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Custody of Children Rights - Travel Distance?

Discussion in 'Family Law Forum' started by Matthew, 4 May 2014.

  1. Matthew

    Matthew Member

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    My ex and I have a verbal agreement regarding custody of children and access with our two children, now our son has started school. She is finding things a bit too much for her to handle, despite living with her parents. We live 5 hours apart at the moment and she recently subtly suggested myself and my new partner move closer so we can help out more with transport since she doesn't have a drivers licence and her father works full time.

    She has just started influencing our son that the distance is too far to travel, despite the fact we have had this agreement in place for over a year and the access currently is only half the school holidays and phone calls 3-4 times a week. Where do I stand legally under family law?
     
  2. HarrietJ

    HarrietJ Well-Known Member

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    Hi Matthew,

    I would suggest heading over to the Family Law Courts website - there is a lot of information you can access on this issue.

    http://www.familylawcourts.gov.au/wps/wcm/connect/FLC/Home/Children's+Matters

    I wasn't able to find information that specifically related to your exact situation, but there is a lot of information regarding dispute resolution, and your parental rights.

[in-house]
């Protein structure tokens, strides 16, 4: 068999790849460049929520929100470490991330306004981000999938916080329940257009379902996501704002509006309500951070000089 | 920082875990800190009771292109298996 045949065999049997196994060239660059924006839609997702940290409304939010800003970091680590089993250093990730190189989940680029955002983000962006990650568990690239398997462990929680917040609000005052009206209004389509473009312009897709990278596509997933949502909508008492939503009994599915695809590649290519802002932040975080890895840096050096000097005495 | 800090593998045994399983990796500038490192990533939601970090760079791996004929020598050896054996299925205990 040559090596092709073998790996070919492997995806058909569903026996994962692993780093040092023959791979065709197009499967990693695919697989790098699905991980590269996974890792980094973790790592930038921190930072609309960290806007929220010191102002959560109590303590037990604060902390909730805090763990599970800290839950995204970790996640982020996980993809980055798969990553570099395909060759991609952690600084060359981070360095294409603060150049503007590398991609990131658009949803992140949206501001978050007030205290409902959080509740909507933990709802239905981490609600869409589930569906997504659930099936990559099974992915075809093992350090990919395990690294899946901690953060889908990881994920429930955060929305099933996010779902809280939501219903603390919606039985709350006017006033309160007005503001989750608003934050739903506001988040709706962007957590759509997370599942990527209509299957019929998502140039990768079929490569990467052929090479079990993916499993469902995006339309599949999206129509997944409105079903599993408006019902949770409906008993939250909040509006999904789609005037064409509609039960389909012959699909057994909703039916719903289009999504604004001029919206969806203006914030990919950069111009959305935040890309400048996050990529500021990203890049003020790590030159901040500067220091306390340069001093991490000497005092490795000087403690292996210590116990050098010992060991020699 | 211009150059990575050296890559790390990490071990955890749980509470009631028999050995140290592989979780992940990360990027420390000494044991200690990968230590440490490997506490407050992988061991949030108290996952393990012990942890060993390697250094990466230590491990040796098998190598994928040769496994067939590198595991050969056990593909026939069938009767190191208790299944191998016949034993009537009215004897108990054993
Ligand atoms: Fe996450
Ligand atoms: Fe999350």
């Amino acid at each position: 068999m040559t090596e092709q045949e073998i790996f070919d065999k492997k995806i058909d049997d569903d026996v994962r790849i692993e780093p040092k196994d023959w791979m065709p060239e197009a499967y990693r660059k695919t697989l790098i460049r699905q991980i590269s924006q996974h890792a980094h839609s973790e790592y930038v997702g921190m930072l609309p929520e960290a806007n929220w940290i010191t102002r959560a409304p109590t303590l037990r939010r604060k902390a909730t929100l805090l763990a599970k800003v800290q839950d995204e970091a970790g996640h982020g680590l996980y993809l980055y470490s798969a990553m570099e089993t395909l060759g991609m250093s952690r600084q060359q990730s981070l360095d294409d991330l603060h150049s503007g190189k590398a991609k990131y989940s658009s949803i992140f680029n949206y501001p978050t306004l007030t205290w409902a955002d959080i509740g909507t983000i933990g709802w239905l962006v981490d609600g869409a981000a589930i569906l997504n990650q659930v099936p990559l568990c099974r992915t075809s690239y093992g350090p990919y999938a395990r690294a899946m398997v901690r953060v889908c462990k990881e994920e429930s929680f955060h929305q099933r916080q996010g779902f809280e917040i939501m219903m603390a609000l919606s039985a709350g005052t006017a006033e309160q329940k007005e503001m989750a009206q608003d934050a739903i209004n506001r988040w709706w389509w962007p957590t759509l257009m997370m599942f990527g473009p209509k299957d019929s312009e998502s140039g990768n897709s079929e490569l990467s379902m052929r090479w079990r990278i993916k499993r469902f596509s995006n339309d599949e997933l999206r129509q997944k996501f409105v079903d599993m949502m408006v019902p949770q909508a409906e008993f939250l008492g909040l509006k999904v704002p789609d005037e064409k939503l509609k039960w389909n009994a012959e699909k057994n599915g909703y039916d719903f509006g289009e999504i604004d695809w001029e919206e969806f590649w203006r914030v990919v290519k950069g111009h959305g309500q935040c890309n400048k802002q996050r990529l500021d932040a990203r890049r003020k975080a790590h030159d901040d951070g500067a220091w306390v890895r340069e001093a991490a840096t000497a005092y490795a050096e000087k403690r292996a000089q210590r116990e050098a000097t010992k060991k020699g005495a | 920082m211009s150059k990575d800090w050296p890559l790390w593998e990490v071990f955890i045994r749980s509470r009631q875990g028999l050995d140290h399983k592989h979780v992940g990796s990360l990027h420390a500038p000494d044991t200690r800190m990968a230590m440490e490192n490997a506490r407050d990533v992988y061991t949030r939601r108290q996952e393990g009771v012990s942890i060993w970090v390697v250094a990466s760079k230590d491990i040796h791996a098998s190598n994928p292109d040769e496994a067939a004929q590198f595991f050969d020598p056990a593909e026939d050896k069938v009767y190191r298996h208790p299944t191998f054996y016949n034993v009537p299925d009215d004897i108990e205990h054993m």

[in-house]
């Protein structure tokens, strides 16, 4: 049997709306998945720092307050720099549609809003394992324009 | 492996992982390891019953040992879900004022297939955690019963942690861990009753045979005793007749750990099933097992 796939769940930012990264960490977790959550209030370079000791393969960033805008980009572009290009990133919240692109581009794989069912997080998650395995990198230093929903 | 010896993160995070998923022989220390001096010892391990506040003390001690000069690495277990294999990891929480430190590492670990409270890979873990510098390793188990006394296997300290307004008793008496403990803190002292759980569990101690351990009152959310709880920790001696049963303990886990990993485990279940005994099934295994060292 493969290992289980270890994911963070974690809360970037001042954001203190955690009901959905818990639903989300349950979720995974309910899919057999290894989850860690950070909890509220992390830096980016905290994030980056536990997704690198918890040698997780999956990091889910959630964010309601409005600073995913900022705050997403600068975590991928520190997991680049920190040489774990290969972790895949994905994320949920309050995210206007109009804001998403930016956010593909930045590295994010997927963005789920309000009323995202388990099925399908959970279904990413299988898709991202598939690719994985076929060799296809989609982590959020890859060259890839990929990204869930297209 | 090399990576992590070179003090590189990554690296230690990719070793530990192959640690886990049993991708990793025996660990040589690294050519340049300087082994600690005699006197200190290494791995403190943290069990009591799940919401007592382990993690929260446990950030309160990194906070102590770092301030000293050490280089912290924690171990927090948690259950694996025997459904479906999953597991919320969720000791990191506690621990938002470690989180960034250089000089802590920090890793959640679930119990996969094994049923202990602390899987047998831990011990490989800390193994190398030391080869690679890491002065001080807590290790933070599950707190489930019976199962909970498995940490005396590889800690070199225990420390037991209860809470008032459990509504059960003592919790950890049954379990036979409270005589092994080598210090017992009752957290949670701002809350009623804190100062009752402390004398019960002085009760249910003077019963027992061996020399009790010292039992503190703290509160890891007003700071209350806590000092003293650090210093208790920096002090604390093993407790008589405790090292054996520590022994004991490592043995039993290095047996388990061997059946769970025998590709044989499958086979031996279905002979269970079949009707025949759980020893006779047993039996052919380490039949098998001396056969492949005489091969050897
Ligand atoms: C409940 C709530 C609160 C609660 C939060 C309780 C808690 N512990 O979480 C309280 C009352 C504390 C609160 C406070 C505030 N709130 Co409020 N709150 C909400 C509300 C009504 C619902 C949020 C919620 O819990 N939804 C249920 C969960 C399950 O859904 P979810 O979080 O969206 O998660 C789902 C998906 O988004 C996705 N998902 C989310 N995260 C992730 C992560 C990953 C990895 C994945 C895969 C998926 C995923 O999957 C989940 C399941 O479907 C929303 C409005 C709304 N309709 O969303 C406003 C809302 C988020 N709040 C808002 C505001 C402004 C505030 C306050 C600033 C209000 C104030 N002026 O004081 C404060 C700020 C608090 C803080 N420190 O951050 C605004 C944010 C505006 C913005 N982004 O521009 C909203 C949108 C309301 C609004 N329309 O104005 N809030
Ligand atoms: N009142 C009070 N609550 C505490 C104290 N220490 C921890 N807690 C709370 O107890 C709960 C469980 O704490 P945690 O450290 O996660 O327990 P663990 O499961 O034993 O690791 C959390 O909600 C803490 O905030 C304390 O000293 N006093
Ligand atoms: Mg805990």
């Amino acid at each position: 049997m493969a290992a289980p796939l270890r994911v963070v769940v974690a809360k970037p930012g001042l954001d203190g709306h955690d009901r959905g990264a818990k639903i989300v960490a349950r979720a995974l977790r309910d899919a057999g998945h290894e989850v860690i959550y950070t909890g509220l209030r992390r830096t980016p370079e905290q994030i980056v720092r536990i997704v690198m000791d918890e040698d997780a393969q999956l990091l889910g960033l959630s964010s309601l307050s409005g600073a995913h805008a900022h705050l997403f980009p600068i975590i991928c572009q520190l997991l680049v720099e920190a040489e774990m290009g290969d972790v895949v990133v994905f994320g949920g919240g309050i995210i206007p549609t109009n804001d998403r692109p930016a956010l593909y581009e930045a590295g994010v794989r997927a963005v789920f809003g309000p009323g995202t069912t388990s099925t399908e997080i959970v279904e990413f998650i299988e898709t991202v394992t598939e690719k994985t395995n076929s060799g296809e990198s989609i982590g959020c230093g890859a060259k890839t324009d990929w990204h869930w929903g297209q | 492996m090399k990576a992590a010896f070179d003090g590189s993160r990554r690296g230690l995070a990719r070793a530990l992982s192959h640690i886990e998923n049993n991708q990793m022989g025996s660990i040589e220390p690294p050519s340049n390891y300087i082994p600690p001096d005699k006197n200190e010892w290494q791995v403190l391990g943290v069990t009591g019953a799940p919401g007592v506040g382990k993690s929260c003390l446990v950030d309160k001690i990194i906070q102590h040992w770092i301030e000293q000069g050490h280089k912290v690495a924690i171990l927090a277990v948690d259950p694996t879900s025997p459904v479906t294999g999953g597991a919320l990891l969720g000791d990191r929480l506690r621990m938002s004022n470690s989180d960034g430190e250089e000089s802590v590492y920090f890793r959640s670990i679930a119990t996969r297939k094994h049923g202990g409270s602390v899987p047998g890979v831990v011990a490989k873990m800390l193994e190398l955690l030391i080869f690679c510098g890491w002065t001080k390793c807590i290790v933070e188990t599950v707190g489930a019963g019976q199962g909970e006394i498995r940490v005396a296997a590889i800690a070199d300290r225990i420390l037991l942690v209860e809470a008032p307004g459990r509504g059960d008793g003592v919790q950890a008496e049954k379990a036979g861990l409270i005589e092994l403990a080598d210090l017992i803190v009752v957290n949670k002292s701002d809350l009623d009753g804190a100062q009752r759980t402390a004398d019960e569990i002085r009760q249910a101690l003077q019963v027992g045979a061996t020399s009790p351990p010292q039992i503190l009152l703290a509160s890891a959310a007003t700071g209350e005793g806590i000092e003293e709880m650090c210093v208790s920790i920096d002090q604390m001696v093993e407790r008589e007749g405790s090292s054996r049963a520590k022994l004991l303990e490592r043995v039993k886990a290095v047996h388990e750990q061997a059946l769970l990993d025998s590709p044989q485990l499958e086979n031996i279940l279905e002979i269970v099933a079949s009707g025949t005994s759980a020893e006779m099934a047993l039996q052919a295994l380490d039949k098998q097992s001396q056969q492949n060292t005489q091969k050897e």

Another website I think you will find helpful is http://www.familyrelationships.gov.au - they have an advice line you can call.

    The Family Relationship Advice Line
    Phone: 1800 050 321
    International callers: +61 7 3423 6878

    What can you expect to receive?
    The Family Relationship Advice Line will be available to provide you with:
      • information about services to help people maintain healthy relationships
      • information about the family law system
      • advice on family separation issues
      • guidance on developing workable parenting arrangements after family separation
      • advice about the impact of conflict on children
      • referral to Family Relationship Centres and other dispute resolution services
      • organisation of telephone dispute resolution for people unable to attend a family dispute resolution service, and
      • referral to a range of other services to help with family relationship and family separation issues.
    Good luck! I hope you find a solution!
     
  3. CathL

    CathL Well-Known Member

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    Hi Matthew
    If you would like your arrangements to be legally enforceable, you'll need to either:
    1. If you can agree on arrangements - write out your agreed terms and apply to the Family Law Court for Consent Orders which are legally enforceable and both you and your ex will need to comply with them.
    2. If you can't agree on arrangements - go to family dispute resolution (I think you get a free hour of dispute resolution at a Family Relationships Centre) and if you still can't agree after dispute resolution, you can apply for the Family Law Court to make Parenting Orders (the Court will make it based on the best interests of the child and related considerations) and both you and your ex will need to comply with them.
    It will save you time and money if you can come to an agreement (in writing) and apply for Consent Orders rather than having to get the Family Court to make Parenting Orders. It might also be worth seeing if you can get that free dispute resolution session anyway if you're struggling to come to an agreement.
     

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